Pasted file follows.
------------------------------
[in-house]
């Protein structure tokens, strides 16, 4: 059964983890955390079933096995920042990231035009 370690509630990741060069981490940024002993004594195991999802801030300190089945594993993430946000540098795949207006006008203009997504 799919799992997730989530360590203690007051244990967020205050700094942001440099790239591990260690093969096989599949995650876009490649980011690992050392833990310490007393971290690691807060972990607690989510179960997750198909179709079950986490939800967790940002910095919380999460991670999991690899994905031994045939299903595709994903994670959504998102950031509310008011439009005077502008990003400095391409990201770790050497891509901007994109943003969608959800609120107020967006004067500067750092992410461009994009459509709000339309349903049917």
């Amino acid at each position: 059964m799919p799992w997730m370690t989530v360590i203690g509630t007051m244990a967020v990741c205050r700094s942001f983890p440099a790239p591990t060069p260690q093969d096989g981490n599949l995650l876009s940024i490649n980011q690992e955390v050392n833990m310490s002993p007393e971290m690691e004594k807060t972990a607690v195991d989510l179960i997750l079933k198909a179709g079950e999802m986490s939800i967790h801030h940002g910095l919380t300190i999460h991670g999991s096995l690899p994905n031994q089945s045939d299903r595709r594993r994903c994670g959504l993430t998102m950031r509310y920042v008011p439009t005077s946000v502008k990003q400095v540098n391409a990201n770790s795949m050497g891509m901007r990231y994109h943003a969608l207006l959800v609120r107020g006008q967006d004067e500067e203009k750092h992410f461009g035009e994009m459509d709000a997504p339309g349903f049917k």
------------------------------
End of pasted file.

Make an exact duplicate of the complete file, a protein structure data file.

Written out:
[in-house]
């Protein structure tokens, strides 16, 4: 059964983890955390079933096995920042990231035009 370690509630990741060069981490940024002993004594195991999802801030300190089945594993993430946000540098795949207006006008203009997504 799919799992997730989530360590203690007051244990967020205050700094942001440099790239591990260690093969096989599949995650876009490649980011690992050392833990310490007393971290690691807060972990607690989510179960997750198909179709079950986490939800967790940002910095919380999460991670999991690899994905031994045939299903595709994903994670959504998102950031509310008011439009005077502008990003400095391409990201770790050497891509901007994109943003969608959800609120107020967006004067500067750092992410461009994009459509709000339309349903049917």
């Amino acid at each position: 059964m799919p799992w997730m370690t989530v360590i203690g509630t007051m244990a967020v990741c205050r700094s942001f983890p440099a790239p591990t060069p260690q093969d096989g981490n599949l995650l876009s940024i490649n980011q690992e955390v050392n833990m310490s002993p007393e971290m690691e004594k807060t972990a607690v195991d989510l179960i997750l079933k198909a179709g079950e999802m986490s939800i967790h801030h940002g910095l919380t300190i999460h991670g999991s096995l690899p994905n031994q089945s045939d299903r595709r594993r994903c994670g959504l993430t998102m950031r509310y920042v008011p439009t005077s946000v502008k990003q400095v540098n391409a990201n770790s795949m050497g891509m901007r990231y994109h943003a969608l207006l959800v609120r107020g006008q967006d004067e500067e203009k750092h992410f461009g035009e994009m459509d709000a997504p339309g349903f049917k």